For Drs. Boyle and Yan to be correct, China would have to have both the “intention” and the “capability” to develop such a bioweapon, but does it?

It is no secret that the Chinese Communist regime, despite being a signatory to the Biological Weapons Convention, regards the development of bioweapons as a key part of achieving military dominance. Since 2007, Chinese government researchers have been writing publicly about developing bioweapons using controversial “gain of function” research to make the viruses more lethal. The vice president of China’s Academy of Military Medical Sciences, He Fuchu (贺福初) said in 2015 that biomaterials were the new “strategic commanding heights” of warfare.

Then in 2017 China’s top state television commentator revealed that biowarfare, using viruses, was a new priority under Xi Jinping’s national security policy.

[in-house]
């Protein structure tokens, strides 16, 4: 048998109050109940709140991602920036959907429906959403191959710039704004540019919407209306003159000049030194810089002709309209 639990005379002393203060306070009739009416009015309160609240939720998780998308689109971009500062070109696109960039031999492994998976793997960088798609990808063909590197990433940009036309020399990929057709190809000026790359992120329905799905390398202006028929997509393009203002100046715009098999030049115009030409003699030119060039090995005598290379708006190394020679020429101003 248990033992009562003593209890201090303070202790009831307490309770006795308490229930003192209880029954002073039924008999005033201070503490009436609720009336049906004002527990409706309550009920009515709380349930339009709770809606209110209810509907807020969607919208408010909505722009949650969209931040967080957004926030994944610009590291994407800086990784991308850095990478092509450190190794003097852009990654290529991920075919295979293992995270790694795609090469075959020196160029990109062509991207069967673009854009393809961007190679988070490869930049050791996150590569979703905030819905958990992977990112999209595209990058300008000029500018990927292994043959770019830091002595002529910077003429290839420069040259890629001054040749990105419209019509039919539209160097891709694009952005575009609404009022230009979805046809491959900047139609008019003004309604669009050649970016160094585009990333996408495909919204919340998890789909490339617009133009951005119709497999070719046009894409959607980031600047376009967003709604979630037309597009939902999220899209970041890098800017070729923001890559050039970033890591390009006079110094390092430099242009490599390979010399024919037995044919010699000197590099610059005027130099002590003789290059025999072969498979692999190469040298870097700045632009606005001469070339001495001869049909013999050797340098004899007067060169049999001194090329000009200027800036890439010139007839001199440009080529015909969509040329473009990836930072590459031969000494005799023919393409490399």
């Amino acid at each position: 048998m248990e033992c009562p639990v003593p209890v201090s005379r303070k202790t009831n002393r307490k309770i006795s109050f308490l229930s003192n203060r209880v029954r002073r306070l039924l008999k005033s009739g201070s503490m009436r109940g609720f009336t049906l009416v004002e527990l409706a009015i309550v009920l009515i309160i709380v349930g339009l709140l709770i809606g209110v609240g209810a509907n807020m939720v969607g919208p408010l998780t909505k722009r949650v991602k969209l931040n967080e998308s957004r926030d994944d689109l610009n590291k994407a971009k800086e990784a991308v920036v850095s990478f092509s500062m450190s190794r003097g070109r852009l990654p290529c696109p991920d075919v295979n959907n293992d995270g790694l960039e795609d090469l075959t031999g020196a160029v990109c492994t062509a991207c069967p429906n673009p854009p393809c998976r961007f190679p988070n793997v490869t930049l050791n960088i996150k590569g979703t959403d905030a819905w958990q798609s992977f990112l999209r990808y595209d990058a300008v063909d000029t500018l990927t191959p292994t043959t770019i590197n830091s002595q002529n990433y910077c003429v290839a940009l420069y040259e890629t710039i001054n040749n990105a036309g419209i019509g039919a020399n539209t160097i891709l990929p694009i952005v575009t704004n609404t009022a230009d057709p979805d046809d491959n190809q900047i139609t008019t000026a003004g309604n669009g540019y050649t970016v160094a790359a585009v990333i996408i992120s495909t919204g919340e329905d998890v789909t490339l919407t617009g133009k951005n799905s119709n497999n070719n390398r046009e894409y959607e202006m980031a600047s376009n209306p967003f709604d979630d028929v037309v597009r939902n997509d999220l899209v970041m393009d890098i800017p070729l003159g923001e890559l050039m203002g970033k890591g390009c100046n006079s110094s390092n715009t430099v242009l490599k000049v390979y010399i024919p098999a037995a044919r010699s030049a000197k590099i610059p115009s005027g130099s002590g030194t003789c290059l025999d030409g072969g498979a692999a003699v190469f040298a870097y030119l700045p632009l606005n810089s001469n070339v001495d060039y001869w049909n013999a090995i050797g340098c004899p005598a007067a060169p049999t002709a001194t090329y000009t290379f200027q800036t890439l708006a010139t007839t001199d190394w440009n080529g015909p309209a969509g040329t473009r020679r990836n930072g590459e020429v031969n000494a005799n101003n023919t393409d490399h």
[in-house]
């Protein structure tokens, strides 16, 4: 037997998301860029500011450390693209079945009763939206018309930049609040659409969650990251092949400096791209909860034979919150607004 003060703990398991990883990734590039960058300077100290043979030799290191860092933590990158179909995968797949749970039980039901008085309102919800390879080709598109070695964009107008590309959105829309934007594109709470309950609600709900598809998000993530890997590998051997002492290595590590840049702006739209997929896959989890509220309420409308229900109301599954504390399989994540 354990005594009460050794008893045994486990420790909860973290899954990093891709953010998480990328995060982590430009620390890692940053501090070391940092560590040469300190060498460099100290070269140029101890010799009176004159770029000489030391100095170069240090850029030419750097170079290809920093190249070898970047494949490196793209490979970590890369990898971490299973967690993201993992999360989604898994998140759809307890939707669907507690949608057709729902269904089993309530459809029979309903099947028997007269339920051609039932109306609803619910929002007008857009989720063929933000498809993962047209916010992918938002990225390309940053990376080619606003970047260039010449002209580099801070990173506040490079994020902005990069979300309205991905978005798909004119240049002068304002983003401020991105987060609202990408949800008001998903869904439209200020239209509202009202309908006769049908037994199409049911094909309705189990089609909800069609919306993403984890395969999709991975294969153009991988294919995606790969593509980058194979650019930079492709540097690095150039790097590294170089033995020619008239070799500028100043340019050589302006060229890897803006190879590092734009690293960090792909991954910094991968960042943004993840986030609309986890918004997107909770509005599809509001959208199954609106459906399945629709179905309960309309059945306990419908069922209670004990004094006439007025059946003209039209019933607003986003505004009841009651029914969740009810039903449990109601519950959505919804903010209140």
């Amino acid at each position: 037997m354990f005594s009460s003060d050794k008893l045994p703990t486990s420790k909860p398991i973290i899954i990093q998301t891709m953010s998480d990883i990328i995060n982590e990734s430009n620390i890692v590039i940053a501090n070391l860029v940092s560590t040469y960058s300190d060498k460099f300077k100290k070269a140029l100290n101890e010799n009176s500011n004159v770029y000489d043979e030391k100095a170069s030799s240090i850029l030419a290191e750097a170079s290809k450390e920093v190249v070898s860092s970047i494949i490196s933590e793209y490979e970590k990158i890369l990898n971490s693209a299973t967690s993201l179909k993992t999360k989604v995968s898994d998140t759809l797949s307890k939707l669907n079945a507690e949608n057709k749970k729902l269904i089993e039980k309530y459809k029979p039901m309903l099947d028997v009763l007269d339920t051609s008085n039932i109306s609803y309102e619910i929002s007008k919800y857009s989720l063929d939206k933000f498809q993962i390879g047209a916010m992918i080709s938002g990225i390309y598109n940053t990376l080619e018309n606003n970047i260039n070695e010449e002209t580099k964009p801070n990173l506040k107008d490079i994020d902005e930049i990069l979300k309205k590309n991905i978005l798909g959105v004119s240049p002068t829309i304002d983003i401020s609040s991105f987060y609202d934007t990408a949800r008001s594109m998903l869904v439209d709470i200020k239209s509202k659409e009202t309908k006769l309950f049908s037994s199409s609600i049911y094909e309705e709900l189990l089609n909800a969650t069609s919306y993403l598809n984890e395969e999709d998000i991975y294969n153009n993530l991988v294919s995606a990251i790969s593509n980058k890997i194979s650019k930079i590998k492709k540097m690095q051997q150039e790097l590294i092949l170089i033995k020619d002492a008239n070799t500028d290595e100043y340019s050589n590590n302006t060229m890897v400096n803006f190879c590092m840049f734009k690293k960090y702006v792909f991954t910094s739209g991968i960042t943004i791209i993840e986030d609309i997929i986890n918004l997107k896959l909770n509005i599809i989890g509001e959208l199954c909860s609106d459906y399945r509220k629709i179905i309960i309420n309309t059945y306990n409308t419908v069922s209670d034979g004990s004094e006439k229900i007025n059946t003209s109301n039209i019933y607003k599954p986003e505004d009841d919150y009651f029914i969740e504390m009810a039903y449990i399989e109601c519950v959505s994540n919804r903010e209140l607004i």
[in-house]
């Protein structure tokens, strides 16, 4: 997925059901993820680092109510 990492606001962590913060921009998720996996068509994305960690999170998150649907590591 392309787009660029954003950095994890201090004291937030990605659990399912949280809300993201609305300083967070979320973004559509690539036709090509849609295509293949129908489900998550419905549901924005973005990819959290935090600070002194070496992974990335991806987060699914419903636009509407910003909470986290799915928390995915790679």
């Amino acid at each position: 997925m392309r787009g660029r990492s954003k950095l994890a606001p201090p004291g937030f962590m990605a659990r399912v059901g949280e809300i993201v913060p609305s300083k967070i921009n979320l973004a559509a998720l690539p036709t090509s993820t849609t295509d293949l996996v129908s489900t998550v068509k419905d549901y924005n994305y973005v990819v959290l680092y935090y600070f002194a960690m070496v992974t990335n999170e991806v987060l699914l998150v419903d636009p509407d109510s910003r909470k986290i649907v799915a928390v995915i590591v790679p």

PLA general Zhang Shibo (张仕波) went even further that same year in his book, War’s New High Ground, claiming that “modern biotechnology development is gradually showing strong signs characteristic of an offensive capability,” including the potential for “specific ethnic genetic attacks” (特定种族基因攻击).

To be perfectly clear, what General Zhang is talking about is bioweapons that kill other races, but for which people who look like him have a natural or acquired immunity. Such a weapon would selectively target Africans or Caucasians or Japanese or Koreans but leave your own population unscathed.

Those who might counter that one wild-eyed general does not necessarily speak for the Communist leadership should bear in mind that Zhang was a full member of the 18th Central Committee (2012-17) of the Chinese Communist Party and was the president of China’s National Defense University at the time.

So there’s no doubt that the CCP has been intent upon developing offensive biological warfare weapons for some years now. But can they? What do we know about China’s capabilities?

We know that China has mastered reverse genetics — the gene splicing techniques that are needed to create a biological superweapon — because we taught their top scientists how to do it. Actually it’s even worse than that: We may have actually been paying the Chinese scientists who created the China Virus that is now wreaking havoc on the world.